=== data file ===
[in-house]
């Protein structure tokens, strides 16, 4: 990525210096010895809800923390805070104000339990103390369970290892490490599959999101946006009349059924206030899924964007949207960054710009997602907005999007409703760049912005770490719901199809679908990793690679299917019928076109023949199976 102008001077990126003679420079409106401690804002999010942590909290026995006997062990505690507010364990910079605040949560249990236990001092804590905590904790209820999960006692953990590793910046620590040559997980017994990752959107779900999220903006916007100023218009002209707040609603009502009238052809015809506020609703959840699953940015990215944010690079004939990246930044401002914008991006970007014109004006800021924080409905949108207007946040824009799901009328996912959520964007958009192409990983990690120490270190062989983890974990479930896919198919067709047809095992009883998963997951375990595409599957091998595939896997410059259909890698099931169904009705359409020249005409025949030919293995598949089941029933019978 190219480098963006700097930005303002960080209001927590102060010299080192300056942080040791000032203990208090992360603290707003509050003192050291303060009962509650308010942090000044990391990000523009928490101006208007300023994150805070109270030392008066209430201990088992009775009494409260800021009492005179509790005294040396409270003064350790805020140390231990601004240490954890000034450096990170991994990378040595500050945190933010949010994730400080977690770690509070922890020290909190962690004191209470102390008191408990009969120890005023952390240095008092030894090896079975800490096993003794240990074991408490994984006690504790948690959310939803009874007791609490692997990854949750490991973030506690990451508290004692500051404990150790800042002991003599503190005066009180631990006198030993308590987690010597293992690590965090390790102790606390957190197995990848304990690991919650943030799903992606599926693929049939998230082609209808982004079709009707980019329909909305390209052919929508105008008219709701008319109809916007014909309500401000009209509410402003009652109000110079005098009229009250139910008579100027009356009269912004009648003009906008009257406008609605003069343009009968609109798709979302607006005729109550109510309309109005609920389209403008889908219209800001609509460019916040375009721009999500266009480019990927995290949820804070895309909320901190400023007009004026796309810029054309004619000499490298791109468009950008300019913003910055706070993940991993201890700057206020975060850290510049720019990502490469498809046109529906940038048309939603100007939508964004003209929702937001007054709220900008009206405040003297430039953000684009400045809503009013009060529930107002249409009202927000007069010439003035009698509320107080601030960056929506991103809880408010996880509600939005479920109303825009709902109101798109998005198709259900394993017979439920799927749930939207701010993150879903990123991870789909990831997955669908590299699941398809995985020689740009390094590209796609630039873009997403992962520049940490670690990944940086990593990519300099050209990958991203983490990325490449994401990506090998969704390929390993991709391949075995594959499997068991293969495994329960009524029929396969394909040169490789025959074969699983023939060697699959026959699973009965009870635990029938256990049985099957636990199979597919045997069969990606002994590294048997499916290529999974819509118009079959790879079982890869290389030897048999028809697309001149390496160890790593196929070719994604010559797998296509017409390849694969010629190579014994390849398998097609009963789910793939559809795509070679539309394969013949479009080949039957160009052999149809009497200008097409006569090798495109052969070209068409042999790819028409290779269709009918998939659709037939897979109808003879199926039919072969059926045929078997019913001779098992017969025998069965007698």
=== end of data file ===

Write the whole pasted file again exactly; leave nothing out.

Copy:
[in-house]
């Protein structure tokens, strides 16, 4: 990525210096010895809800923390805070104000339990103390369970290892490490599959999101946006009349059924206030899924964007949207960054710009997602907005999007409703760049912005770490719901199809679908990793690679299917019928076109023949199976 102008001077990126003679420079409106401690804002999010942590909290026995006997062990505690507010364990910079605040949560249990236990001092804590905590904790209820999960006692953990590793910046620590040559997980017994990752959107779900999220903006916007100023218009002209707040609603009502009238052809015809506020609703959840699953940015990215944010690079004939990246930044401002914008991006970007014109004006800021924080409905949108207007946040824009799901009328996912959520964007958009192409990983990690120490270190062989983890974990479930896919198919067709047809095992009883998963997951375990595409599957091998595939896997410059259909890698099931169904009705359409020249005409025949030919293995598949089941029933019978 190219480098963006700097930005303002960080209001927590102060010299080192300056942080040791000032203990208090992360603290707003509050003192050291303060009962509650308010942090000044990391990000523009928490101006208007300023994150805070109270030392008066209430201990088992009775009494409260800021009492005179509790005294040396409270003064350790805020140390231990601004240490954890000034450096990170991994990378040595500050945190933010949010994730400080977690770690509070922890020290909190962690004191209470102390008191408990009969120890005023952390240095008092030894090896079975800490096993003794240990074991408490994984006690504790948690959310939803009874007791609490692997990854949750490991973030506690990451508290004692500051404990150790800042002991003599503190005066009180631990006198030993308590987690010597293992690590965090390790102790606390957190197995990848304990690991919650943030799903992606599926693929049939998230082609209808982004079709009707980019329909909305390209052919929508105008008219709701008319109809916007014909309500401000009209509410402003009652109000110079005098009229009250139910008579100027009356009269912004009648003009906008009257406008609605003069343009009968609109798709979302607006005729109550109510309309109005609920389209403008889908219209800001609509460019916040375009721009999500266009480019990927995290949820804070895309909320901190400023007009004026796309810029054309004619000499490298791109468009950008300019913003910055706070993940991993201890700057206020975060850290510049720019990502490469498809046109529906940038048309939603100007939508964004003209929702937001007054709220900008009206405040003297430039953000684009400045809503009013009060529930107002249409009202927000007069010439003035009698509320107080601030960056929506991103809880408010996880509600939005479920109303825009709902109101798109998005198709259900394993017979439920799927749930939207701010993150879903990123991870789909990831997955669908590299699941398809995985020689740009390094590209796609630039873009997403992962520049940490670690990944940086990593990519300099050209990958991203983490990325490449994401990506090998969704390929390993991709391949075995594959499997068991293969495994329960009524029929396969394909040169490789025959074969699983023939060697699959026959699973009965009870635990029938256990049985099957636990199979597919045997069969990606002994590294048997499916290529999974819509118009079959790879079982890869290389030897048999028809697309001149390496160890790593196929070719994604010559797998296509017409390849694969010629190579014994390849398998097609009963789910793939559809795509070679539309394969013949479009080949039957160009052999149809009497200008097409006569090798495109052969070209068409042999790819028409290779269709009918998939659709037939897979109808003879199926039919072969059926045929078997019913001779098992017969025998069965007698």